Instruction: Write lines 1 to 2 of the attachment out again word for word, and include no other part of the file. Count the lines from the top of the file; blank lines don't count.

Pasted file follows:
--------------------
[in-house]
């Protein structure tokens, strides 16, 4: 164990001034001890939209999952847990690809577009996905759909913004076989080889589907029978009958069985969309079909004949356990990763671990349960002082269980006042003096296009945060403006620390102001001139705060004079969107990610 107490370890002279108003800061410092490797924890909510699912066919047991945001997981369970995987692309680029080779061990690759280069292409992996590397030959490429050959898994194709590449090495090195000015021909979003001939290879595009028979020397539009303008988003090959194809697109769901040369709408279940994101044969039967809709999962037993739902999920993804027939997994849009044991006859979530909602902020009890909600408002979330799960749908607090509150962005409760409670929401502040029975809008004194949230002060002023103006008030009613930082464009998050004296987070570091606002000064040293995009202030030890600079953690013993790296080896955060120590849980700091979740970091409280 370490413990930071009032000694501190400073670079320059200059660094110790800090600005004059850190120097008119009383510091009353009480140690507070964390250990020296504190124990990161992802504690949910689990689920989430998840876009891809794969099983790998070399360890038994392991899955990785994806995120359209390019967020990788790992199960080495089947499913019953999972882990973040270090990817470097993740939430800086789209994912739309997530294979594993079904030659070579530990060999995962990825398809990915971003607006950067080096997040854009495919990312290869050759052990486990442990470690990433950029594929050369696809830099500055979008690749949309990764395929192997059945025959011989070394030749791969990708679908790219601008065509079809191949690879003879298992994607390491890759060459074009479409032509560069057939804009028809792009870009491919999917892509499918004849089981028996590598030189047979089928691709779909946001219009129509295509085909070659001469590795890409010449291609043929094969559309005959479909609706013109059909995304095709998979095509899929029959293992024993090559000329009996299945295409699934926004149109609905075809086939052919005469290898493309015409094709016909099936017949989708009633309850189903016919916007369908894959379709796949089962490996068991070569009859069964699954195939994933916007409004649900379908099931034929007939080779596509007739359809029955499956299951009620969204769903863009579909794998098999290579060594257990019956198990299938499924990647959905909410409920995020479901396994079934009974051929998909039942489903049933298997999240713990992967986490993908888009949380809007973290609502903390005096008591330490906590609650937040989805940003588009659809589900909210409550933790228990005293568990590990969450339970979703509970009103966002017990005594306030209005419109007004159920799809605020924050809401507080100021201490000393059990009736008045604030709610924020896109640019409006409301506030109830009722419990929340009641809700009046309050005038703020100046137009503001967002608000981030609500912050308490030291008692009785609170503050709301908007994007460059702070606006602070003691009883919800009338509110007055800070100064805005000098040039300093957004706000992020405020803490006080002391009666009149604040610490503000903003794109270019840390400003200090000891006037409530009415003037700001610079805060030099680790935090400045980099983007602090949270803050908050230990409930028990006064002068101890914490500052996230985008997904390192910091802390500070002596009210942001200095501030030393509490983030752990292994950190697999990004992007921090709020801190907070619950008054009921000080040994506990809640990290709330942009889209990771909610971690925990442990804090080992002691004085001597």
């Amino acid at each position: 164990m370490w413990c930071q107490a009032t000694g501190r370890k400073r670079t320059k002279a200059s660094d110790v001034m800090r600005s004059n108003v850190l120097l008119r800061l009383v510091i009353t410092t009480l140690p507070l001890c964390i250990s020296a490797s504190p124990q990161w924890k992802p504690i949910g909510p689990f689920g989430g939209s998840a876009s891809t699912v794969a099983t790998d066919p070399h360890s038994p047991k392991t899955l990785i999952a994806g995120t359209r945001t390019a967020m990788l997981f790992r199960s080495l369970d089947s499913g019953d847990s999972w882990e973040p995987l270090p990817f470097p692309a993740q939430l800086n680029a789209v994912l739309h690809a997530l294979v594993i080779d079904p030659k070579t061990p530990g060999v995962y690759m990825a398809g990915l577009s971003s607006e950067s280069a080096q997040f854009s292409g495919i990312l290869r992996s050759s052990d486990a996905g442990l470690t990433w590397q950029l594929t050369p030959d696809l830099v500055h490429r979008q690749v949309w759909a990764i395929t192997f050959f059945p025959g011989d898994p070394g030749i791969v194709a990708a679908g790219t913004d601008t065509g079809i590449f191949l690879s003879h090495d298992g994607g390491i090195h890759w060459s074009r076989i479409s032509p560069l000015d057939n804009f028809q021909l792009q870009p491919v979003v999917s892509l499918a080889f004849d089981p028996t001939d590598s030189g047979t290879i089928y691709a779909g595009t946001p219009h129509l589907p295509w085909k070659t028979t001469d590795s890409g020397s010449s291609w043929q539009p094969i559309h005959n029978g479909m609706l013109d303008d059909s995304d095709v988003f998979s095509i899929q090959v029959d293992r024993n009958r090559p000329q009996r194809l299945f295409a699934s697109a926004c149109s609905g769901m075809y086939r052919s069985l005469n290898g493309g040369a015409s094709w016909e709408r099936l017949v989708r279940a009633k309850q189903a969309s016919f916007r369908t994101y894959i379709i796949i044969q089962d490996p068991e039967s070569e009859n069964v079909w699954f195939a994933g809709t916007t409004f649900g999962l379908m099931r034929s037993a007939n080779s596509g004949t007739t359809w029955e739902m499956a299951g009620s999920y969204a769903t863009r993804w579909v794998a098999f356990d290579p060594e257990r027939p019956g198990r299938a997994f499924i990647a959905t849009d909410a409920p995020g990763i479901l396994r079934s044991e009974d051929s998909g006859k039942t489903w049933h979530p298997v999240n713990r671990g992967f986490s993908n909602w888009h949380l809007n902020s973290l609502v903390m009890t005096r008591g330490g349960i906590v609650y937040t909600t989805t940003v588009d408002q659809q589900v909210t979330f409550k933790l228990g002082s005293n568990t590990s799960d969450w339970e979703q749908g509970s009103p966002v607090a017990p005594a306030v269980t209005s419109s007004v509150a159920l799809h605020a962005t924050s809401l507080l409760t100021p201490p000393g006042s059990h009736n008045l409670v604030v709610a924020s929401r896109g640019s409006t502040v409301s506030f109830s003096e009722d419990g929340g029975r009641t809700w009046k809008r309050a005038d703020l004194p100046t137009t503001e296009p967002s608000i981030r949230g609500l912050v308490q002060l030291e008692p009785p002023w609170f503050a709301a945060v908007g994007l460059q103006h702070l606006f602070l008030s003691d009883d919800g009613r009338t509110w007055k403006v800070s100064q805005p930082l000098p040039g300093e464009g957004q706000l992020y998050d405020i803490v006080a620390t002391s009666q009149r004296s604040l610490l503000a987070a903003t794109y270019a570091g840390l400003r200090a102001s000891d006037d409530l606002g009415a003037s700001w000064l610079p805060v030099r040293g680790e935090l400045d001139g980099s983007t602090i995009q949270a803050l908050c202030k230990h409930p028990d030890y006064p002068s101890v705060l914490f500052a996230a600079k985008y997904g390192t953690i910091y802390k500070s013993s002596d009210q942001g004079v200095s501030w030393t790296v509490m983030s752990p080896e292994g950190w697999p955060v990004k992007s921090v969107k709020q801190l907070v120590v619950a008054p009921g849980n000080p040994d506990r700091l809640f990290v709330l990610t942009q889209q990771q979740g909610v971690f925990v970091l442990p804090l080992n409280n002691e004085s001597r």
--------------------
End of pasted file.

[in-house]
């Protein structure tokens, strides 16, 4: 164990001034001890939209999952847990690809577009996905759909913004076989080889589907029978009958069985969309079909004949356990990763671990349960002082269980006042003096296009945060403006620390102001001139705060004079969107990610 107490370890002279108003800061410092490797924890909510699912066919047991945001997981369970995987692309680029080779061990690759280069292409992996590397030959490429050959898994194709590449090495090195000015021909979003001939290879595009028979020397539009303008988003090959194809697109769901040369709408279940994101044969039967809709999962037993739902999920993804027939997994849009044991006859979530909602902020009890909600408002979330799960749908607090509150962005409760409670929401502040029975809008004194949230002060002023103006008030009613930082464009998050004296987070570091606002000064040293995009202030030890600079953690013993790296080896955060120590849980700091979740970091409280 370490413990930071009032000694501190400073670079320059200059660094110790800090600005004059850190120097008119009383510091009353009480140690507070964390250990020296504190124990990161992802504690949910689990689920989430998840876009891809794969099983790998070399360890038994392991899955990785994806995120359209390019967020990788790992199960080495089947499913019953999972882990973040270090990817470097993740939430800086789209994912739309997530294979594993079904030659070579530990060999995962990825398809990915971003607006950067080096997040854009495919990312290869050759052990486990442990470690990433950029594929050369696809830099500055979008690749949309990764395929192997059945025959011989070394030749791969990708679908790219601008065509079809191949690879003879298992994607390491890759060459074009479409032509560069057939804009028809792009870009491919999917892509499918004849089981028996590598030189047979089928691709779909946001219009129509295509085909070659001469590795890409010449291609043929094969559309005959479909609706013109059909995304095709998979095509899929029959293992024993090559000329009996299945295409699934926004149109609905075809086939052919005469290898493309015409094709016909099936017949989708009633309850189903016919916007369908894959379709796949089962490996068991070569009859069964699954195939994933916007409004649900379908099931034929007939080779596509007739359809029955499956299951009620969204769903863009579909794998098999290579060594257990019956198990299938499924990647959905909410409920995020479901396994079934009974051929998909039942489903049933298997999240713990992967986490993908888009949380809007973290609502903390005096008591330490906590609650937040989805940003588009659809589900909210409550933790228990005293568990590990969450339970979703509970009103966002017990005594306030209005419109007004159920799809605020924050809401507080100021201490000393059990009736008045604030709610924020896109640019409006409301506030109830009722419990929340009641809700009046309050005038703020100046137009503001967002608000981030609500912050308490030291008692009785609170503050709301908007994007460059702070606006602070003691009883919800009338509110007055800070100064805005000098040039300093957004706000992020405020803490006080002391009666009149604040610490503000903003794109270019840390400003200090000891006037409530009415003037700001610079805060030099680790935090400045980099983007602090949270803050908050230990409930028990006064002068101890914490500052996230985008997904390192910091802390500070002596009210942001200095501030030393509490983030752990292994950190697999990004992007921090709020801190907070619950008054009921000080040994506990809640990290709330942009889209990771909610971690925990442990804090080992002691004085001597």